The ink may be left in the pulp, the resulting fiber skins of the board product being a slightly muddy color as a result. Or the pulp may be de-inked in accordance with the usual processes in order to give a clear, paper skin with increased visibility of the core pattern. Or a yellowish or reddish dye may be added in suflicient quantity to result in a light brown or tan skin or more pleasant appearance. For most purposes it is not necessary to de-ink or color the pulp in any fashion, since the greatest use, at the present time at least, for the resulting board is as wall sheathing, flooring or sub-flooring, furniture core stock, or other uses in which the surfaces of the board are covered or otherwise hidden from view.

Preferably a slight amount of alum, such as one-half to one percent by weight to the bone dry weight of fibers, is mixed into the pulp in order to cause flocking or clinging together of the fibers.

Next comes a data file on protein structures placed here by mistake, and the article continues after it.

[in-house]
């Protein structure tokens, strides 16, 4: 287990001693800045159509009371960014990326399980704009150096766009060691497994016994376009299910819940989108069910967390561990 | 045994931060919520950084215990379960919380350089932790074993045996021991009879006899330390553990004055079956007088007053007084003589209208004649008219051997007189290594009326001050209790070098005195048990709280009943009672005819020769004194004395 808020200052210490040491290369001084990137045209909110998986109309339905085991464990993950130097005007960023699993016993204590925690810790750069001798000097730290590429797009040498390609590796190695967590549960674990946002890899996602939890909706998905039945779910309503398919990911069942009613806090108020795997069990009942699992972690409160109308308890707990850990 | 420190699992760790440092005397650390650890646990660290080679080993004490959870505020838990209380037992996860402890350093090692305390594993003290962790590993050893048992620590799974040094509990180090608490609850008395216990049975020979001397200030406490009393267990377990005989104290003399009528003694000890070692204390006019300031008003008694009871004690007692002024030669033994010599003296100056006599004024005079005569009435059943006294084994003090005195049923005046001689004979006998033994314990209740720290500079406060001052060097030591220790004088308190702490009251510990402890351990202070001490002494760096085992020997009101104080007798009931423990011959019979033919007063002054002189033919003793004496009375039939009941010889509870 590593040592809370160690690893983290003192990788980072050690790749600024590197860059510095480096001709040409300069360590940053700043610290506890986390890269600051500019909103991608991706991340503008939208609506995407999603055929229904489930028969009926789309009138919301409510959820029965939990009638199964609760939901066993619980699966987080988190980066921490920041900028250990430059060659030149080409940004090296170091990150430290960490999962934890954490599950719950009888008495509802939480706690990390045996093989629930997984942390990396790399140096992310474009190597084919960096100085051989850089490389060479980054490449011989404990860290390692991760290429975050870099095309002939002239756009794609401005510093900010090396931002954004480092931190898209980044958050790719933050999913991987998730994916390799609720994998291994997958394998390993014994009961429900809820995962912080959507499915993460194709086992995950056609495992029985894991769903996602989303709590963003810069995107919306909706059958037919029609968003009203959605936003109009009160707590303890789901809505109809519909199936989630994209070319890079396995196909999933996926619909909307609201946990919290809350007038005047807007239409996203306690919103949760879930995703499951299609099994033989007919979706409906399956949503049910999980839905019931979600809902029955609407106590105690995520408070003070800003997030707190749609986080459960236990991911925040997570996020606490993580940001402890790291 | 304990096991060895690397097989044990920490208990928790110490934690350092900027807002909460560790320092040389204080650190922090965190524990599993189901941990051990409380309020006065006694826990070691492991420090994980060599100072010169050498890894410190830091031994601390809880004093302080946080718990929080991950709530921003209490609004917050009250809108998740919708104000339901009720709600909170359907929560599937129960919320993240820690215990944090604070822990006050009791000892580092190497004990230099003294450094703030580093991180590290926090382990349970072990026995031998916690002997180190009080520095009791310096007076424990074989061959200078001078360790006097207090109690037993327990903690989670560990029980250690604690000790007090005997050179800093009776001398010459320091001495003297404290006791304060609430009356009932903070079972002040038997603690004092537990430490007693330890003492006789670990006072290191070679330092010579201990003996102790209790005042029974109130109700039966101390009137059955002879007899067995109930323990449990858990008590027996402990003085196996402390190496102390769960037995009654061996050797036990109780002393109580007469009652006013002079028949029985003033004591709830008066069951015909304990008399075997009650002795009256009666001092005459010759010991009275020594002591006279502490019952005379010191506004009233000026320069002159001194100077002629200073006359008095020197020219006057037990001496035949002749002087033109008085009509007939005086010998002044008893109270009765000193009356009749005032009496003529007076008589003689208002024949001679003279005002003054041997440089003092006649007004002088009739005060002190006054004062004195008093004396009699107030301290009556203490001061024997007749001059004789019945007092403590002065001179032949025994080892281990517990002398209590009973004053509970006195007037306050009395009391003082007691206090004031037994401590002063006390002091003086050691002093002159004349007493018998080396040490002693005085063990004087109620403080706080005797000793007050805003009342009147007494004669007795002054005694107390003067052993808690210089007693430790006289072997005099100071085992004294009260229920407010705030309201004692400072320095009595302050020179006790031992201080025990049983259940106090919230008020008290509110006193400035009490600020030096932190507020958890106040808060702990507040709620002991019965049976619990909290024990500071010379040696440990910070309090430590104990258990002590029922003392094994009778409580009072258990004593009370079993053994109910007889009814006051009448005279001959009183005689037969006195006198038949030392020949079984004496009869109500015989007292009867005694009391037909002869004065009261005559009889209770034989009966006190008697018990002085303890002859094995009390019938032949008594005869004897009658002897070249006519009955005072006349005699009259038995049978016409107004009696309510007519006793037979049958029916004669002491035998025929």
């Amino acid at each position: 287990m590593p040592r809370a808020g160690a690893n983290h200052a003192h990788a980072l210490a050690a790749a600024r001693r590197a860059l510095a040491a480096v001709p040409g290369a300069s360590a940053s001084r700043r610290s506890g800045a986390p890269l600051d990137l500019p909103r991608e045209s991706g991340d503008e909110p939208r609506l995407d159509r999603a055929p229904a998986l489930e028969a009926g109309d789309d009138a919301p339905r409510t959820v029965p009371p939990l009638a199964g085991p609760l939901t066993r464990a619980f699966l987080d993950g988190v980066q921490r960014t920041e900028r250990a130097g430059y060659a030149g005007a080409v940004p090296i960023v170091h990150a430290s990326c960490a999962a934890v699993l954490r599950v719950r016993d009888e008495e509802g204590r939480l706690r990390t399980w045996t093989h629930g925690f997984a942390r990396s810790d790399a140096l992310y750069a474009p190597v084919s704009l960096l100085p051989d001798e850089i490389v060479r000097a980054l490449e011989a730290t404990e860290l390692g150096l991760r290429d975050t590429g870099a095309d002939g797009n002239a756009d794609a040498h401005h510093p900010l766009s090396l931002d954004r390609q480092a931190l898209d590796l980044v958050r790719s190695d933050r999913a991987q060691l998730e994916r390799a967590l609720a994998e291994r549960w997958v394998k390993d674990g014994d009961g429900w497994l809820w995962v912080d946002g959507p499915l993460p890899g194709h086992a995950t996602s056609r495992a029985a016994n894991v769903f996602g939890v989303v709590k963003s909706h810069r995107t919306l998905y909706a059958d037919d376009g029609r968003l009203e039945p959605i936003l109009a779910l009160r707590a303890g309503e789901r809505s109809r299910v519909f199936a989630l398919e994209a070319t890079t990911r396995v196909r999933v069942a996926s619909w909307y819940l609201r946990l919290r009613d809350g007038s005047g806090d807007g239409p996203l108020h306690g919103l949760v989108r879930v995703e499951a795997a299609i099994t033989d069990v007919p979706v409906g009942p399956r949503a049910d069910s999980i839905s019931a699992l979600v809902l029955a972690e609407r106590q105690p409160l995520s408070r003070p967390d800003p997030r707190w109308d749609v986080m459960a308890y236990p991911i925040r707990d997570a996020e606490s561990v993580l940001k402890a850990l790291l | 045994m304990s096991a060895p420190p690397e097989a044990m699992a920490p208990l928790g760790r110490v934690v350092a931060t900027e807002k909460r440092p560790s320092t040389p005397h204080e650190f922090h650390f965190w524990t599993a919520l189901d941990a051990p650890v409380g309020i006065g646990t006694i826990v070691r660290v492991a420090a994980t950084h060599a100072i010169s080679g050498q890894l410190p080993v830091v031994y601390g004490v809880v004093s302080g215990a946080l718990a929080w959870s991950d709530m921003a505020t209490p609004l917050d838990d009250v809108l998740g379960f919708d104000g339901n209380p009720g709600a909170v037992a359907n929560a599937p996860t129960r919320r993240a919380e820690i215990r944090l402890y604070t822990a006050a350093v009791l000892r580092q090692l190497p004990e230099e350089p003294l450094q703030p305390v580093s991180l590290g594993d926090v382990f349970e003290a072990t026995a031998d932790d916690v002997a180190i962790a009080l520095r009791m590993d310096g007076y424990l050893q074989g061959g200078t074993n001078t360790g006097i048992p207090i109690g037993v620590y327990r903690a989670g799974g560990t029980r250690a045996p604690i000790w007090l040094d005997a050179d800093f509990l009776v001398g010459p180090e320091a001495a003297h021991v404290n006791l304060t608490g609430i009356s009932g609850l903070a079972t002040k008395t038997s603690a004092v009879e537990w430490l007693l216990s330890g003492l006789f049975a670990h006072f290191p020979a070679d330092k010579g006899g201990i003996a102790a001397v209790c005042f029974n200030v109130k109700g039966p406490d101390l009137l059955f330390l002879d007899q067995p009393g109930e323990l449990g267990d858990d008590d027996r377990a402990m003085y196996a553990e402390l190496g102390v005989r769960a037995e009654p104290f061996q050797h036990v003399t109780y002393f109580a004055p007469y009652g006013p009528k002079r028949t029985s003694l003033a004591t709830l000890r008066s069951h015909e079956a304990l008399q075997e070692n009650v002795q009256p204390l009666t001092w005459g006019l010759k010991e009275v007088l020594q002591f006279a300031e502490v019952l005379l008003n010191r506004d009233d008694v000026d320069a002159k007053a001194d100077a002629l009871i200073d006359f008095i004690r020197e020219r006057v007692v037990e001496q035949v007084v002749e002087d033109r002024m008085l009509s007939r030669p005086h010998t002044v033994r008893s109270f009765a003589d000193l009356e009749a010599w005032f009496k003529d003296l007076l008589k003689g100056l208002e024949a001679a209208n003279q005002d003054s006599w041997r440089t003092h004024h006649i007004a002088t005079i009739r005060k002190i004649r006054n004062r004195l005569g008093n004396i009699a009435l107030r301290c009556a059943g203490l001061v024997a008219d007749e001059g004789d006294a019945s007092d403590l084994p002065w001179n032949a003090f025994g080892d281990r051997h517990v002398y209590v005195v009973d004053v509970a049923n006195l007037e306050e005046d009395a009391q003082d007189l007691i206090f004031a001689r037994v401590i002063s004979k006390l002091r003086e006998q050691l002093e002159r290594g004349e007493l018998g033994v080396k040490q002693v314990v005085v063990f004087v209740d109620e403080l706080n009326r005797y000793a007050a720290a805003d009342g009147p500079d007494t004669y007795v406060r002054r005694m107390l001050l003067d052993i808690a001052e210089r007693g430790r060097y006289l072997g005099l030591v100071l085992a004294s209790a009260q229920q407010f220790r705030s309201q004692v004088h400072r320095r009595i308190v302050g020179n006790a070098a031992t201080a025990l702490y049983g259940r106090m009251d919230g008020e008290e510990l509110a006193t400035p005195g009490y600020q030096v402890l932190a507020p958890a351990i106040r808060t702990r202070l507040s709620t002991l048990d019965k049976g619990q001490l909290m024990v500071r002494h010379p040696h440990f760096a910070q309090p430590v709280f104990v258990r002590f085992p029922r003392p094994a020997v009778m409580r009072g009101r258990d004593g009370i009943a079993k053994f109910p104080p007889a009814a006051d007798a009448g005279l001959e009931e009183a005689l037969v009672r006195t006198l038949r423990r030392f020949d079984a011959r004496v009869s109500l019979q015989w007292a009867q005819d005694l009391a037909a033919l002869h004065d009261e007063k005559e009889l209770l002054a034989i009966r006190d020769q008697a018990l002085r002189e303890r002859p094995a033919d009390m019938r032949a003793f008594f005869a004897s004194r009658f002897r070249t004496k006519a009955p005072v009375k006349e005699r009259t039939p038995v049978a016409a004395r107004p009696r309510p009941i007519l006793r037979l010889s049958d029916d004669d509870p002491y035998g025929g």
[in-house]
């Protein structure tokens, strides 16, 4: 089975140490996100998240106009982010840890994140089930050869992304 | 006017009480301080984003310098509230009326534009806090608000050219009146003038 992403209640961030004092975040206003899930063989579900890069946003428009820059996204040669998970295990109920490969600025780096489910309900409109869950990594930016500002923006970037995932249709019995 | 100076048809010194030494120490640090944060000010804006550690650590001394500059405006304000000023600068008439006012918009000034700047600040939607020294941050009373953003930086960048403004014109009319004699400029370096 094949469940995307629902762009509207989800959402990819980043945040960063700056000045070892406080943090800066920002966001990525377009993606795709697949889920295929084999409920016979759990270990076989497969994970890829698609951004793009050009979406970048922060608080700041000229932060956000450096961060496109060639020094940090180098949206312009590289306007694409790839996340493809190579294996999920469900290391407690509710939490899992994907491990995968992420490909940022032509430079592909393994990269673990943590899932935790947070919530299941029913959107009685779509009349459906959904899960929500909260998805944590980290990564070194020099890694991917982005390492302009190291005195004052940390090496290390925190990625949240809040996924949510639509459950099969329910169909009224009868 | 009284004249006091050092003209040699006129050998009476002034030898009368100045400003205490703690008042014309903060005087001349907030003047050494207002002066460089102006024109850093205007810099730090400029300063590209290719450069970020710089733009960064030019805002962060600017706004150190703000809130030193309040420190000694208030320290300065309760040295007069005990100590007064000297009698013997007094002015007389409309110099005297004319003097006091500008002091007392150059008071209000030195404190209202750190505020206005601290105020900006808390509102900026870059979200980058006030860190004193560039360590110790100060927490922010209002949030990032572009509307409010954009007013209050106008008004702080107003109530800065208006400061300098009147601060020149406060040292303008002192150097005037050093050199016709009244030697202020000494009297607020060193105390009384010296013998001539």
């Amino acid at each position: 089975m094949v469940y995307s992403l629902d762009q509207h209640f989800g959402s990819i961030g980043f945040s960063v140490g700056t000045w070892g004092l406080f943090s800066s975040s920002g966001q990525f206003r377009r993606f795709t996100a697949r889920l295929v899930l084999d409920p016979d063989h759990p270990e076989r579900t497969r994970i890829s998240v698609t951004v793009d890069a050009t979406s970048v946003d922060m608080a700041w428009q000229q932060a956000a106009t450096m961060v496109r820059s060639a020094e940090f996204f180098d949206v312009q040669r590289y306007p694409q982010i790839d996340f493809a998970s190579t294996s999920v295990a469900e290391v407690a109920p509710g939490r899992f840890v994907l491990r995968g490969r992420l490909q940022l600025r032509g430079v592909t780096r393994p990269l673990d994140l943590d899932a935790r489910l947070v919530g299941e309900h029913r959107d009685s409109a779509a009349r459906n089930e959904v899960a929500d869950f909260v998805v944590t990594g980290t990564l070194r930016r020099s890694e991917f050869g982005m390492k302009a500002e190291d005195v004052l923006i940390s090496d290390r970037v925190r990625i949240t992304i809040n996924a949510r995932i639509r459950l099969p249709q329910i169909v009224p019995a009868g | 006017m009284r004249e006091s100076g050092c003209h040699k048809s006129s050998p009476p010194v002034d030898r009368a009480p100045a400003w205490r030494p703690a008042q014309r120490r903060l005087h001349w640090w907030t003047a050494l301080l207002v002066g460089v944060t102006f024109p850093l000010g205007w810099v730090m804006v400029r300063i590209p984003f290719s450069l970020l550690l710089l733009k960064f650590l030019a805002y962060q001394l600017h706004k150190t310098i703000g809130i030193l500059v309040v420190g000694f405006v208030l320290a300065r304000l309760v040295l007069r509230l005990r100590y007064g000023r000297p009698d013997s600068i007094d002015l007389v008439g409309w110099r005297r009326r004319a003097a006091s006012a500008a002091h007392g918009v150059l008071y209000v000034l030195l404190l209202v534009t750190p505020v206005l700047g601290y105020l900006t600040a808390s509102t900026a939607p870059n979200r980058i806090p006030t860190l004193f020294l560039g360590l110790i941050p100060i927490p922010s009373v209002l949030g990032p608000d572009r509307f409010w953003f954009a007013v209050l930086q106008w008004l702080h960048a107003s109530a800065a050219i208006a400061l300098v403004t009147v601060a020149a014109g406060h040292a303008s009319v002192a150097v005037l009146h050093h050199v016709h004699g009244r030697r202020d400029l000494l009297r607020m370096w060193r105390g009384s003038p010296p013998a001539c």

The fiber Webs are formed on cylinder machines schematically indicated in FIG. 5, one adjacent each of the end walls of the forming bin. Each machine comprises a stock tank 46 into which slurry is pumped through an inlet pipe 41, the rate of admission of the slurry being controllable by a suitable valve 42. A large diameter suction cylinder 42 dips into the slurry and Withdraws fibers onto the screen surface thereof, the white water being ejected through the-hollow hub 44 of the cylinder in the usual manner. Since the speed of the cylinder is fixed with respect to the speed of the caul plates 39, the thickness of the deposit is regulated by regulating the consistency of the pulp slurry or the amount of suction applied. The usual valve means of cylinder machines (not shown) is utilized to cut off the suction at a certain point so that the web may be stripped from the cylinder and led into the forming equipment as illustrated. The Web is partially dried by continuing the suction for a time after it emerges from the slurry, and also by subjecting it to heat supplied conveniently by a battery of incandescent heating elements 45, so that the Web is'heated and partially dried but still moist, as well as soft and pulpy. The moisture content of the web when it leaves the heating elementsis atv least twenty percent by total weight, preferably thirty percent.